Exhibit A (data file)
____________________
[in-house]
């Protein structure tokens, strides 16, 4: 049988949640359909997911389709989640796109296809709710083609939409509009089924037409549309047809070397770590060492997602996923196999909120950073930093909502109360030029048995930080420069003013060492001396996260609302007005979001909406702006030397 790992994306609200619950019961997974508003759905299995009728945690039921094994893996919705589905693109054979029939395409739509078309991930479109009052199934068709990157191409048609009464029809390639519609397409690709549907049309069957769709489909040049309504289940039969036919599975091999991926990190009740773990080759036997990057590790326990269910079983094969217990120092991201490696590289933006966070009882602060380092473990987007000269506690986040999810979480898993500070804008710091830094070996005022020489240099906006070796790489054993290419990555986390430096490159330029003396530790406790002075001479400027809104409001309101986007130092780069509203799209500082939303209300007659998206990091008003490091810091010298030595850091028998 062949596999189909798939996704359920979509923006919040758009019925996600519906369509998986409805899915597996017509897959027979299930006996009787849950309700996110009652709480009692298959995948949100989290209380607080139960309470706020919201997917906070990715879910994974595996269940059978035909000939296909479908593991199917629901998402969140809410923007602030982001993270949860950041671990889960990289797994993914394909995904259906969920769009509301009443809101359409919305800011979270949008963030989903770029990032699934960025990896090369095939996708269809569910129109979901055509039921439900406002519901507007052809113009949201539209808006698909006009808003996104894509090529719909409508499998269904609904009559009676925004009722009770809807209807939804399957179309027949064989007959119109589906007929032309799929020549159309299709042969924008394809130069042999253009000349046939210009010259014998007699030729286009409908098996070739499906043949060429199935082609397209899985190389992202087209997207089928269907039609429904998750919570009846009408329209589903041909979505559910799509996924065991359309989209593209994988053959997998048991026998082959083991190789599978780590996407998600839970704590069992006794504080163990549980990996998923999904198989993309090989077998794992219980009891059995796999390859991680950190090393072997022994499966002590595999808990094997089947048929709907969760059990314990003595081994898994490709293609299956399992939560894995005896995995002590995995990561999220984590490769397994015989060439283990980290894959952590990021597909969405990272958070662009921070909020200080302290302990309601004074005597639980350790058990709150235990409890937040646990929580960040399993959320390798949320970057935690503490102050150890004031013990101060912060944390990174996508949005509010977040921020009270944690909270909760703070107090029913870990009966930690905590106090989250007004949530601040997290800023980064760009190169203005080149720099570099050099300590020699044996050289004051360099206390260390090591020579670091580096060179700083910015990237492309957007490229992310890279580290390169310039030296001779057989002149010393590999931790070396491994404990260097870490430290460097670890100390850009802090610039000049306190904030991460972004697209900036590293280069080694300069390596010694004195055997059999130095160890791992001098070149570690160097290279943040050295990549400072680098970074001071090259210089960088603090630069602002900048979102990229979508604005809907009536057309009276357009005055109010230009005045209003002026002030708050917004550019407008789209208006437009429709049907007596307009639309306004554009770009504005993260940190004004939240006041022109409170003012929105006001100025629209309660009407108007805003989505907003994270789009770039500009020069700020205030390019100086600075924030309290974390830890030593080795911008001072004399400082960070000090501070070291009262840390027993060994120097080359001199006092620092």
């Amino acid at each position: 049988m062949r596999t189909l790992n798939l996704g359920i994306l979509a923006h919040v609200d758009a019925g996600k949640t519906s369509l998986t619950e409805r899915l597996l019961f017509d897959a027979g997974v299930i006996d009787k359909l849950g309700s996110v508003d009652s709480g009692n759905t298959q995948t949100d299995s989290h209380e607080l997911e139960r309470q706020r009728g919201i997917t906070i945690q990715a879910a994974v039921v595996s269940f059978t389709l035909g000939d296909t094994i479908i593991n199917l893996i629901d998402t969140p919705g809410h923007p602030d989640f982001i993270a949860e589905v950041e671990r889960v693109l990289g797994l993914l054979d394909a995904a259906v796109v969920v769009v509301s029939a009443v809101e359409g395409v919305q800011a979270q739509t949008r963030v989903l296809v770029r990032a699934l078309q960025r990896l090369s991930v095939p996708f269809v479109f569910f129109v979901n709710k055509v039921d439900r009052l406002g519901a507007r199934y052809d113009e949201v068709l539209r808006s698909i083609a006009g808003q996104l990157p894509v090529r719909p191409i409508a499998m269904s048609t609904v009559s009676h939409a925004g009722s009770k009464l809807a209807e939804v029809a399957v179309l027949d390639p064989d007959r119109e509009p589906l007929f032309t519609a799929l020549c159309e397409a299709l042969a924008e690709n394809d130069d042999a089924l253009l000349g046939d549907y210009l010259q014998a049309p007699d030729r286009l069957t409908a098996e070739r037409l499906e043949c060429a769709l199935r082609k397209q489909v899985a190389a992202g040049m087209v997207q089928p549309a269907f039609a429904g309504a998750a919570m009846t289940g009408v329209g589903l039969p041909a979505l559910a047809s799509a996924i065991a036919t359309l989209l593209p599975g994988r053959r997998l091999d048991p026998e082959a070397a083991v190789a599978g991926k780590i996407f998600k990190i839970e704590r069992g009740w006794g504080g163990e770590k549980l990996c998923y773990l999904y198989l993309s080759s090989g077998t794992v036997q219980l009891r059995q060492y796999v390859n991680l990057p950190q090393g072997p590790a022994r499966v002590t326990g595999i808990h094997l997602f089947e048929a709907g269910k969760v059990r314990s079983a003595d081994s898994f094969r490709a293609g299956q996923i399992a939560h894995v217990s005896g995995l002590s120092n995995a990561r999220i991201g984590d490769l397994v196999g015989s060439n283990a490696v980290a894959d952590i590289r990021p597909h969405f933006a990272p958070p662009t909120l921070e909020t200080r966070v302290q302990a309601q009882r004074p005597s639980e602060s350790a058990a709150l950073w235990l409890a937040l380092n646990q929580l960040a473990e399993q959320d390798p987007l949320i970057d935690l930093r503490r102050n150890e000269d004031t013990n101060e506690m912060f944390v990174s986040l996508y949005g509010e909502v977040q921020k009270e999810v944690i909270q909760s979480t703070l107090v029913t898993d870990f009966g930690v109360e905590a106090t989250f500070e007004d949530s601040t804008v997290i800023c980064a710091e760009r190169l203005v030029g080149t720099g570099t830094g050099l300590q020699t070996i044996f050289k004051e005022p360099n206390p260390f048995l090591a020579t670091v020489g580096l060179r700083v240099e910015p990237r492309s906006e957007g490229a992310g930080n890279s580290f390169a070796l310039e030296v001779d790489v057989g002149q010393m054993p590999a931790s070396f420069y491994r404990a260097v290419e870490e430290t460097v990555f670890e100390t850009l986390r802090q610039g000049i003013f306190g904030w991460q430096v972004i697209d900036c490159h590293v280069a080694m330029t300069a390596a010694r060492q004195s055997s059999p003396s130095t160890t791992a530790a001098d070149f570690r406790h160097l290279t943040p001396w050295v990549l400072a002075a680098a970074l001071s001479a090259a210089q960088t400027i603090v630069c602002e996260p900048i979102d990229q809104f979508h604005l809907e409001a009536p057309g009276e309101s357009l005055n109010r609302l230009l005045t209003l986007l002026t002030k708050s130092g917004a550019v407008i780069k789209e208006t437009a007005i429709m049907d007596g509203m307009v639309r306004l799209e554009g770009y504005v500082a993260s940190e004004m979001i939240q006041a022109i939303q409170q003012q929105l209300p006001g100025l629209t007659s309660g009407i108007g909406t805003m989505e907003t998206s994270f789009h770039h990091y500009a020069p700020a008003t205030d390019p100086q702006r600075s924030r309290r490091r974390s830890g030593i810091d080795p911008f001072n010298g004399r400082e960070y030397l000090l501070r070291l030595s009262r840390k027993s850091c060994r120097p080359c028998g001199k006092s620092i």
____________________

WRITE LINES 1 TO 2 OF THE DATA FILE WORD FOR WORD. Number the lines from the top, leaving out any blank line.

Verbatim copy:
[in-house]
């Protein structure tokens, strides 16, 4: 049988949640359909997911389709989640796109296809709710083609939409509009089924037409549309047809070397770590060492997602996923196999909120950073930093909502109360030029048995930080420069003013060492001396996260609302007005979001909406702006030397 790992994306609200619950019961997974508003759905299995009728945690039921094994893996919705589905693109054979029939395409739509078309991930479109009052199934068709990157191409048609009464029809390639519609397409690709549907049309069957769709489909040049309504289940039969036919599975091999991926990190009740773990080759036997990057590790326990269910079983094969217990120092991201490696590289933006966070009882602060380092473990987007000269506690986040999810979480898993500070804008710091830094070996005022020489240099906006070796790489054993290419990555986390430096490159330029003396530790406790002075001479400027809104409001309101986007130092780069509203799209500082939303209300007659998206990091008003490091810091010298030595850091028998 062949596999189909798939996704359920979509923006919040758009019925996600519906369509998986409805899915597996017509897959027979299930006996009787849950309700996110009652709480009692298959995948949100989290209380607080139960309470706020919201997917906070990715879910994974595996269940059978035909000939296909479908593991199917629901998402969140809410923007602030982001993270949860950041671990889960990289797994993914394909995904259906969920769009509301009443809101359409919305800011979270949008963030989903770029990032699934960025990896090369095939996708269809569910129109979901055509039921439900406002519901507007052809113009949201539209808006698909006009808003996104894509090529719909409508499998269904609904009559009676925004009722009770809807209807939804399957179309027949064989007959119109589906007929032309799929020549159309299709042969924008394809130069042999253009000349046939210009010259014998007699030729286009409908098996070739499906043949060429199935082609397209899985190389992202087209997207089928269907039609429904998750919570009846009408329209589903041909979505559910799509996924065991359309989209593209994988053959997998048991026998082959083991190789599978780590996407998600839970704590069992006794504080163990549980990996998923999904198989993309090989077998794992219980009891059995796999390859991680950190090393072997022994499966002590595999808990094997089947048929709907969760059990314990003595081994898994490709293609299956399992939560894995005896995995002590995995990561999220984590490769397994015989060439283990980290894959952590990021597909969405990272958070662009921070909020200080302290302990309601004074005597639980350790058990709150235990409890937040646990929580960040399993959320390798949320970057935690503490102050150890004031013990101060912060944390990174996508949005509010977040921020009270944690909270909760703070107090029913870990009966930690905590106090989250007004949530601040997290800023980064760009190169203005080149720099570099050099300590020699044996050289004051360099206390260390090591020579670091580096060179700083910015990237492309957007490229992310890279580290390169310039030296001779057989002149010393590999931790070396491994404990260097870490430290460097670890100390850009802090610039000049306190904030991460972004697209900036590293280069080694300069390596010694004195055997059999130095160890791992001098070149570690160097290279943040050295990549400072680098970074001071090259210089960088603090630069602002900048979102990229979508604005809907009536057309009276357009005055109010230009005045209003002026002030708050917004550019407008789209208006437009429709049907007596307009639309306004554009770009504005993260940190004004939240006041022109409170003012929105006001100025629209309660009407108007805003989505907003994270789009770039500009020069700020205030390019100086600075924030309290974390830890030593080795911008001072004399400082960070000090501070070291009262840390027993060994120097080359001199006092620092």